Friday, April 12, 2024

Railfans don't age - we just lose track of each other

In my early elementary educational days at Amherst View Public School (AVPS) we were graced with a somewhat-distant, yet clear view of the CN Kingston Subdivision. The view was best from north-facing classrooms, with the school playground, Amherst Drive and township sports fields between the school and the tracks (between the red lines, with CN double-track mainline running across top of photo - below). We saw a lot of trains, including the very birth of VIA. My brother suggested that today's students could stay in class and remotely pilot their drones to get a better view!
A few of my classmates and I became our own train-watching club. Compared to today's 'foamers', our resources were scant. There was no internet, not even message boards, and newsletters were filled with stories of what was happening in the big cities. But did that stop us? No. We wrote away to GMDD in London for 8x10 glossy B&W builder's photos. Whether it was TRAINS magazine, Extra 2200 South, or the fledgling Railfan magazine, we learned what we could and noted what we observed. 

Drew, Mark and I spent lots of time at the tracks outside school hours, sometimes in Saturday morning pre-dawn darkness whether wind-whistling winter or sticky-humid summer. One day, a dog was struck at the farm crossing near the water tower. All students were told NOT to go up to the crossing after school. I think half the school was there, us included.

I was a late adopter of 35 mm photography among the group. We were all band kids and were able to go on several exchange trips in high school. The ultimate was a train-plane trip from Kingston to Port Moody, BC in 1980. One of our roles in the ostensibly-educational trip was to prepare a 'boredom prevention package' of maps, puzzles and online information and schedule.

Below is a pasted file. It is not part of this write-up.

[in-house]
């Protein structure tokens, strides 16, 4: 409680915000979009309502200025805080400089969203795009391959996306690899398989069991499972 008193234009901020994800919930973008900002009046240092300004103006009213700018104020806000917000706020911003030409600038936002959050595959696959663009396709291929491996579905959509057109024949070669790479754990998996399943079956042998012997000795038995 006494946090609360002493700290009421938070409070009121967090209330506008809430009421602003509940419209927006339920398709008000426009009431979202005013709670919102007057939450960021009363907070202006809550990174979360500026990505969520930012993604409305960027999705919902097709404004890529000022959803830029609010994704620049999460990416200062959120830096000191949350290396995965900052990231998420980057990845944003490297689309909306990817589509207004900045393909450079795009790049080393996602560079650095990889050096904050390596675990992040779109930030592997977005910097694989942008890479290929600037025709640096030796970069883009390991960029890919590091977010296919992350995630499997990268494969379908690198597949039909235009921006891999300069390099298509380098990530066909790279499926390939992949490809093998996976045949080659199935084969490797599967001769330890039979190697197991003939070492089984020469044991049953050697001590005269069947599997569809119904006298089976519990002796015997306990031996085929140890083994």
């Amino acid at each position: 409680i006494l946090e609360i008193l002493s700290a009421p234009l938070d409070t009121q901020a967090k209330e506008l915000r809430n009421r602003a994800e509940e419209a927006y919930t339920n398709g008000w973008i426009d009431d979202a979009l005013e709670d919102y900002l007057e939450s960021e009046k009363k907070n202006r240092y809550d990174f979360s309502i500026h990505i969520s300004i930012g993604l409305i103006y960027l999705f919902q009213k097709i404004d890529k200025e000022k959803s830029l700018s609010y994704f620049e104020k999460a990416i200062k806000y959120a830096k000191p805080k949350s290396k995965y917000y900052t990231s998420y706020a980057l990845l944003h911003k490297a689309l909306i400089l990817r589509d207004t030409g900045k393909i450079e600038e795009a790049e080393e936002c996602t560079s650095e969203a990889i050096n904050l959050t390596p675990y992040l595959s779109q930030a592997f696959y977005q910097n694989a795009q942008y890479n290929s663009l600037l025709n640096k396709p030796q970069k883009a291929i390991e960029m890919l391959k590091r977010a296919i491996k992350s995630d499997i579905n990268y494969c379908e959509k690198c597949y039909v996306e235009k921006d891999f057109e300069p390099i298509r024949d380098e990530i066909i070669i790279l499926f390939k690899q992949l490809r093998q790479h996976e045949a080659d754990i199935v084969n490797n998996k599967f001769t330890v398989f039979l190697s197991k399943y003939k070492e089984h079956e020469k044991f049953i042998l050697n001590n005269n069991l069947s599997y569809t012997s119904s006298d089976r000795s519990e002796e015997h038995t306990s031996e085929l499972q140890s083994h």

I had the opportunity to reconnect with Drew recently. In town to look after his parents' affairs, we met and in a melancholy moment, I noted that we were both now orphans. 

Drew and I made a highlight trip to Hamilton's Bayview Junction in May, 1981 that I still have to profile on Trackside Treasure. With his Konica T4, Drew is retrieving some train orders that were well-travelled (read on!) as Amtrak 344 with 6 cars Amfleet equipment heading south, and fellow foamers. Bayview Jct on June 23, 1981:
And back at ya! Tempo unit CN 3150 passes a [not ours] K-car. We were driving in Drew's parents' Chevy station wagon.
We independently visited CN's Spadina roundhouse in Toronto in the era that a descent from the Spadina Street overpass (or visit with Steampipe who lived along the tracks) and a signature on a release form was all that was required. Then cab visits via monkey-bar MLW-climbing, jungle-gym Geep data-gathering, and cab-unit clambering ensued.

Getting together over grain-based beverages, we were able to wallow in nostalgia and share punchlines, memories and stories that no-one else would know, at least outside our own small group from 40 years ago. Some days, I can't remember by noon what I had for breakfast, but these long-gone details were close to the frontal lobes of our memory.
We chatted for hours, mere steps from the Hanley Spur joint track section that ended at lower Princess Street (present-day and archival views - above). If I cocked my ear, I thought I could hear flange squeal and the escaping steam down the alley - CN and switchers dragging out just-built CLC's and CP mixed trains going back and forth. We even discussed our limited Hanley Spur memories - Mark's Grampa Miller at Knapp's Boat Works and the HMCS Inch Arran that Drew used to call 'the battleship'! (Plus, there was Grampa Chet and Gramps Reynolds - so many grampas!)